Tired of hearing about Brian Williams, the disgraced former anchor of NBC Nightly News? So are we. But the story demands a final peek.
It’s a pitiful saga replete with so many lessons:
- About what the public has a right to expect (but often doesn’t get) from the media. Honesty.
- About how journalists should (but sometimes don’t) behave. With integrity.
- About what punishment should be meted out to those who stray. Arguably much more severe than Williams received.
One lesson is worth special attention: An insincere “apology” wins you no points.
Williams lied. No one doubts that, except perhaps Williams who still can’t bring himself to say the “L” word. Five months after the scandal erupted and in his first public comments since NBC decided to let him remain in a diminished role, Williams this week couldn’t stop hedging.
Listen to his words: “I told that story correctly for years before I told it incorrectly…. I never meant to mislead…. It was clearly ego-driven, a desire to better my role…. It came from a bad place, a bad urge inside of me. It came from a sloppy choice of words.”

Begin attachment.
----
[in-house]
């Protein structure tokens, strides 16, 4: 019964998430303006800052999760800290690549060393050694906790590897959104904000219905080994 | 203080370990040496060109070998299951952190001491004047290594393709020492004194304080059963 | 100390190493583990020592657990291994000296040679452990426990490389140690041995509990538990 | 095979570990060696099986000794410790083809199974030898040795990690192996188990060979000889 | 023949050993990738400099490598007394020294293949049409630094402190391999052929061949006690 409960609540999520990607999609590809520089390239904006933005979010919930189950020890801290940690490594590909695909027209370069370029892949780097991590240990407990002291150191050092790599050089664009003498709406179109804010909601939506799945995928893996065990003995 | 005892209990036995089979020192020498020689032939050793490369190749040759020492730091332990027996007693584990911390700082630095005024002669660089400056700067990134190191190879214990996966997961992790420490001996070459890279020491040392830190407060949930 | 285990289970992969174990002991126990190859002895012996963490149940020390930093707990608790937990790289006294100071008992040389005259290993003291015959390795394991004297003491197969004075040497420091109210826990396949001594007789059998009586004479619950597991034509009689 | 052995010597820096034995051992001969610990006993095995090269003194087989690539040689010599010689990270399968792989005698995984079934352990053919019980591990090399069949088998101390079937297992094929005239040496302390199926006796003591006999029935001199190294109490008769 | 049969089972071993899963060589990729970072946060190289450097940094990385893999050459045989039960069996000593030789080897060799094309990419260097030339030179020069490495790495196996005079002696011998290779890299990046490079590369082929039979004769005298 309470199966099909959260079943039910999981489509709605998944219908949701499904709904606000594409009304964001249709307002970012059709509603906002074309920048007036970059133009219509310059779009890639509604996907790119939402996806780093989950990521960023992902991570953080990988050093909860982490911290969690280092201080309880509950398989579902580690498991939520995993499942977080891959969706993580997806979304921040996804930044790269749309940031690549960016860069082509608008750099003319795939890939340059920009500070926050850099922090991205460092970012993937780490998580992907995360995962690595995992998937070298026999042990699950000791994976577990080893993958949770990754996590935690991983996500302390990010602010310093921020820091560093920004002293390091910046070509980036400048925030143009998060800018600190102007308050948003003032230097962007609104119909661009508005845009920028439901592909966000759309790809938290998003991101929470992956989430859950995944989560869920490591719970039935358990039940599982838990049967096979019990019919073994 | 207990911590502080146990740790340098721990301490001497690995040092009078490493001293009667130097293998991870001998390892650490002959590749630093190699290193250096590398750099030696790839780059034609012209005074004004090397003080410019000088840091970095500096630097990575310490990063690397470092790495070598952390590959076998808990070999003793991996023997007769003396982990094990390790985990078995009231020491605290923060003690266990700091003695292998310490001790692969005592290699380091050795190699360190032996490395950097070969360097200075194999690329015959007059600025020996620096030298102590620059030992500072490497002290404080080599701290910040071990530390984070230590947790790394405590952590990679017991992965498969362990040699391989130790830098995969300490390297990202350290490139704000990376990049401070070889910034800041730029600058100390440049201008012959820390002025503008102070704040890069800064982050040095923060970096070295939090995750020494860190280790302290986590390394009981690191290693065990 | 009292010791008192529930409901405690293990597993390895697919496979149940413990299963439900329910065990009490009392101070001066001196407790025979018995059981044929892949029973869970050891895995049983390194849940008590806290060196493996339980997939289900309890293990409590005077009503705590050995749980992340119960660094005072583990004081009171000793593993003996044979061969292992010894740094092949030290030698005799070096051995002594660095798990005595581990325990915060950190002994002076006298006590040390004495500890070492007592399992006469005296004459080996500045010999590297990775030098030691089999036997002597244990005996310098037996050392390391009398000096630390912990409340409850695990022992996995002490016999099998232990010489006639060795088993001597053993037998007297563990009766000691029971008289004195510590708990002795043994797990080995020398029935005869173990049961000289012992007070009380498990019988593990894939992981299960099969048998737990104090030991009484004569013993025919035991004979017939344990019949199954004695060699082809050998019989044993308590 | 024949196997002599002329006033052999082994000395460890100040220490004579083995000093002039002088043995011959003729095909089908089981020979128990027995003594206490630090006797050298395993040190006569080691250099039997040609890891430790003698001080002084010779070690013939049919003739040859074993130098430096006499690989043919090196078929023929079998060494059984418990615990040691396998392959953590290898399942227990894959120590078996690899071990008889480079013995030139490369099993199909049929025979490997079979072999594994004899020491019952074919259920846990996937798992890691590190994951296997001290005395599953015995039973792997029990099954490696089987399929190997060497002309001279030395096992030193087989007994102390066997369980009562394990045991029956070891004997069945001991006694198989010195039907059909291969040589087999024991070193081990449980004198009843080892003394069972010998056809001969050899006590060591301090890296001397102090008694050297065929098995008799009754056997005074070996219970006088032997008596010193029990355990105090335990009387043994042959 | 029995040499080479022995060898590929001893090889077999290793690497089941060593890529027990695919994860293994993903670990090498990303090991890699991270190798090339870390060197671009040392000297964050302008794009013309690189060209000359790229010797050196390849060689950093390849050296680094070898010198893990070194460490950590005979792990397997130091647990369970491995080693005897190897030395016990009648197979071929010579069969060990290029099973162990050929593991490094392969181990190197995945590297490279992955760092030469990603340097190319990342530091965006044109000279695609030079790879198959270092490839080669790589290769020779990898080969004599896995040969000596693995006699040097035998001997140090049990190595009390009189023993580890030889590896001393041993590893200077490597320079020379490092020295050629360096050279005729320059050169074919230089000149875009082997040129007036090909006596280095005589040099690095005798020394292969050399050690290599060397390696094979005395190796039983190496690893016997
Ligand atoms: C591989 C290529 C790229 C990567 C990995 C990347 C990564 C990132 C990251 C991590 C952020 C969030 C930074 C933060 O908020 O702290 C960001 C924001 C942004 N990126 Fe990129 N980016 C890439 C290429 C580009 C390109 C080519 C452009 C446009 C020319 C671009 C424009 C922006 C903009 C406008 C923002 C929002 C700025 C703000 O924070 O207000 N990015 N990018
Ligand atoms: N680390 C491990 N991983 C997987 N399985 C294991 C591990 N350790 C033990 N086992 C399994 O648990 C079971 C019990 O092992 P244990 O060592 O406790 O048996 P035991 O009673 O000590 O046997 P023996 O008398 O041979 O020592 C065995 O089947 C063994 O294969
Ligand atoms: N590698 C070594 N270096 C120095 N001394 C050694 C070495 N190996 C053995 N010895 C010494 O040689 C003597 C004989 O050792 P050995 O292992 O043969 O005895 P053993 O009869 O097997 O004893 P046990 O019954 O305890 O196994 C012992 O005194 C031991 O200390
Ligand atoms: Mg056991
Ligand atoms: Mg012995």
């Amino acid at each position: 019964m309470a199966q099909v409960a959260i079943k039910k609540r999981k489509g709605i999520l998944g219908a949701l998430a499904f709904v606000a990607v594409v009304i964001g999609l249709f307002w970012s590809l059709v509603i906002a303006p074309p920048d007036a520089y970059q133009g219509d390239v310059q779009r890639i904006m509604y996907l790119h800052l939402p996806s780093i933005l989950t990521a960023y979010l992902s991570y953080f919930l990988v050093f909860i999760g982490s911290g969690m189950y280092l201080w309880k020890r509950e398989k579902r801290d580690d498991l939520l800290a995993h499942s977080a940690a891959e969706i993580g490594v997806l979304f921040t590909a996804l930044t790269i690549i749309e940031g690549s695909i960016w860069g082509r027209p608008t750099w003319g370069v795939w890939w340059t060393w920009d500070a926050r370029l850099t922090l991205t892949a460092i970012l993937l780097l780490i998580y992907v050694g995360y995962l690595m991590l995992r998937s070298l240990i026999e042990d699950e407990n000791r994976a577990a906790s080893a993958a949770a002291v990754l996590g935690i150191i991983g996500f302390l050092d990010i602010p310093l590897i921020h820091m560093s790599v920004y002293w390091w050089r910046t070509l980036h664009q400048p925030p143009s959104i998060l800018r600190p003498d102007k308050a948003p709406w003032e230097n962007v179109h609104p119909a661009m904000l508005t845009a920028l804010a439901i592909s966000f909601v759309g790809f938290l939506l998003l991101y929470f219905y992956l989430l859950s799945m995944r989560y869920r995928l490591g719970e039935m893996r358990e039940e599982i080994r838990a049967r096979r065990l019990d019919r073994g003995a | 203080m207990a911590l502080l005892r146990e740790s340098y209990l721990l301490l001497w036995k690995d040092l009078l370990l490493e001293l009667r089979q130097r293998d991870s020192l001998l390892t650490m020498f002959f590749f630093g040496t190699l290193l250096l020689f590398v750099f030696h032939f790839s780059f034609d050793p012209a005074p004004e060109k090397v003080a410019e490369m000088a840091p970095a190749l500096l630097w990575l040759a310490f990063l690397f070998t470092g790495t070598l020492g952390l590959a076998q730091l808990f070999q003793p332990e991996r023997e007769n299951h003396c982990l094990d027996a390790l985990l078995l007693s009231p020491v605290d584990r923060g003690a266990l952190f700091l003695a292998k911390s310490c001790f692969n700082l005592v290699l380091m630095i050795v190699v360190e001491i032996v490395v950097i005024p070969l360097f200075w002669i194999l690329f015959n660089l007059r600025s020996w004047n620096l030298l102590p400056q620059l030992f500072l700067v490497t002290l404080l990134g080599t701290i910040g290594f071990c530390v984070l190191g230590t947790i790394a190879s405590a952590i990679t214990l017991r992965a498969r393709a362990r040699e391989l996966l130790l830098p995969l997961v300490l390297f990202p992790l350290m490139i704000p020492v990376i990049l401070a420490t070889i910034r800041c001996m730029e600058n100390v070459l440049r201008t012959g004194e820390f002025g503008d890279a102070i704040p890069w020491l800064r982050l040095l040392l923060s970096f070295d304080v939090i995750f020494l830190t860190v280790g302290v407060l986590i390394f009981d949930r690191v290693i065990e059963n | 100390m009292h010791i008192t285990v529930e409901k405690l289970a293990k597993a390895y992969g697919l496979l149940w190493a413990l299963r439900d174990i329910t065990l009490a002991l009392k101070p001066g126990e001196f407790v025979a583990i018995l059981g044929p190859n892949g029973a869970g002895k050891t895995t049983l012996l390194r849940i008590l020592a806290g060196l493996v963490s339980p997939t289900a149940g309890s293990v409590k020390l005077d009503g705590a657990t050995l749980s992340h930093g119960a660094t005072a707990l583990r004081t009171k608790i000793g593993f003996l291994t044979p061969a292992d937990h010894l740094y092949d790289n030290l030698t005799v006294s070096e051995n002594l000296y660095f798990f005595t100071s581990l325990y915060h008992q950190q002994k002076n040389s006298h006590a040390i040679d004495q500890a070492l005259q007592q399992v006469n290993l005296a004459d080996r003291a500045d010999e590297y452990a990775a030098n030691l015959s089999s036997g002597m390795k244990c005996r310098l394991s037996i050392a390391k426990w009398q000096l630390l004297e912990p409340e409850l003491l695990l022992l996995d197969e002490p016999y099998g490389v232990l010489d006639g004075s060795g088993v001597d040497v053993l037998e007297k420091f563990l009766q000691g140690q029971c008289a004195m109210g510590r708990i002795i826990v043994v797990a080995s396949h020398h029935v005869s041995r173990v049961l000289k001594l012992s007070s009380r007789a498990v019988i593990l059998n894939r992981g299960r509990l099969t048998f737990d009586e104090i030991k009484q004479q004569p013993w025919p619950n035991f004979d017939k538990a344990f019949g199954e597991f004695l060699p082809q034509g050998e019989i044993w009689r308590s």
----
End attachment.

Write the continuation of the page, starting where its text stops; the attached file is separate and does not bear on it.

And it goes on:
If his goal was to convince that he’s repentant and deserves a second chance, he fell far short. (The public may over time forget. But to his journalistic colleagues, he will remain forever toxic and undeserving of trust.)
He violated one of the most basic rules of Reputation Management. If you sinned and it’s already known or will be soon, then fess up. That plugs the dike.
If you don’t, people will keep digging — and the rest of the dirt will be unearthed, one ugly disclosure after another. All you accomplish is prolonging the pain.
Williams is right about one thing: He has a bad case of ego. One symptom is reluctance to make an admission of wrongdoing, a sincere expression of remorse, or a public mea culpa. The operative word is “sincere.”
Such penance would be a step too far, and too humbling.
“Because Reputation Is Your Most Valuable Asset”
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